And I know you can do this, because I did! You can connect with others if you’re willing to get off your own agenda, think about others, and try to understand who they are and what they want. If you’re willing to learn how to connect, you will be amazed at the doors that will open to you and the people you will be able to work with. All you have to do is keep reminding yourself that connecting is all about others.”

Whether you are an attorney, an accountant, mechanic, contractor, realtor or a financial advisor we all need to communicate effectively to engage in any type of relationship – whether that relationship is personal or professional in nature.  How we navigate building rapport with people and demonstrate genuine ‘interest’ in another person will ultimately drive that relationship.  So how are you choosing to be ‘interested’ today with the people in your life?  Or are you going to be more like me sometimes, and put your head down and head to your office as you close the door to move through your day?

I hope you enjoyed the reflection, and take the time to consider how these questions may present other opportunities for you today.  Most importantly, I hope you make it a GREAT day and week!!  If you wish to read all the other Monday Morning Mojos written for you, then visit:  As always, I welcome and encourage your feedback and your reflections (please don’t hesitate to share your thoughts with me).  If I can be of service to you or your friends, please let me know or visit us at  And, thank you for your continued support and inspiration … each of you are a cherished gift that enriches my life in ways you will never understand … Thank you!!  Jim Peys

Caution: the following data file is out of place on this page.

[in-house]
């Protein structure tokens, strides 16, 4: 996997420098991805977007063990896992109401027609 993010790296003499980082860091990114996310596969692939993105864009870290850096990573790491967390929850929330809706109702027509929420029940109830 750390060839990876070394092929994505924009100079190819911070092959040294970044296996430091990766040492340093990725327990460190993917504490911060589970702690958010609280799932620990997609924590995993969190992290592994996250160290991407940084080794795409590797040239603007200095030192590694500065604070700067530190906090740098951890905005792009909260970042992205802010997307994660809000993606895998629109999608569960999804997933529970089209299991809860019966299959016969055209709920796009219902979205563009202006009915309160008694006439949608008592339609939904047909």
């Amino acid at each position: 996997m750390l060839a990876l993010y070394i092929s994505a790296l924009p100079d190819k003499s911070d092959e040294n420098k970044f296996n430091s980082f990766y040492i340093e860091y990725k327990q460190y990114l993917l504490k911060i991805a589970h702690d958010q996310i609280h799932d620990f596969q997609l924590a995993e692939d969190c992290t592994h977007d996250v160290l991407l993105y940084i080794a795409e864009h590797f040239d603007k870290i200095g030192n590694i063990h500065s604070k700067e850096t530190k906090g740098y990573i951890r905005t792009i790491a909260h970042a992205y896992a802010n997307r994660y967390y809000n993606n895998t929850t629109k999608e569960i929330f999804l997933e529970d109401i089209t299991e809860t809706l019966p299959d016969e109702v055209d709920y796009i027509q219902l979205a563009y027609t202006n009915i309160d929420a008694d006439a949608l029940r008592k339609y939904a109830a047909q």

Sunday, October 4, 2009


Surprise … the splash of cold water … my wake up call came this past week.  We had our second KWCP video demonstration on the customer relationship management (‘CRM’) platform through KnewVantage and  A few of us are trying to move KWCP into the 21st century and build a bridge between the antiquated realtor model into the ‘new’ economic model which for most other industries is just standard operating procedure.  Unfortunately, the current realtor model is at least a decade behind the technology and business systems curve regardless of whether you consider C21, Prudential, Keller Williams, Remax, Coldwell Banker or another real estate brokerage company.  Recent prominent blog posts have the audacity to argue that the current realtor models can’t survive the Internet onslaught (see The Notorious R.O.B. or BuzzMachine).  For those who know me, guess what … I agree … it is just a matter of time … these models are headed to the graveyard (or will morph into a different model) along side with travel agents, newspapers (as we know them), book publishing, music stores, etc. 

Are you a middleman in your business … if you are … beware ... it is only a matter of time when the efficiencies of the Internet and Google will expose your underbelly.  No time better than today to ask yourself … what business am I in?  Who is my real customer?  And, what is my value proposition (or alternatively, what is my unique sales proposition)?  For a more complete discussion of these questions see previous Monday Mojos (September 7th post).  

Those are but a few of the questions we are asking at KWCP.  And, we have come up with some interesting answers, along with a few incredible systemic strategies.  Strategies that overtime, with the proper resources and mindset shifts will modify the existing realtor axis.  Ah, that is both their strength and weakness … because they represent fundamental change … and for most of us we resist change at our core.  Ergo the splash of cold water!

So as I engaged with those who participated in the webinar demonstration, they greeted me with cordial pleasantries.  But when questioned, I was quickly confronted with the resistance we will need to over come, if we are ultimately successful in our quest.  The questions and opinions that persisted included: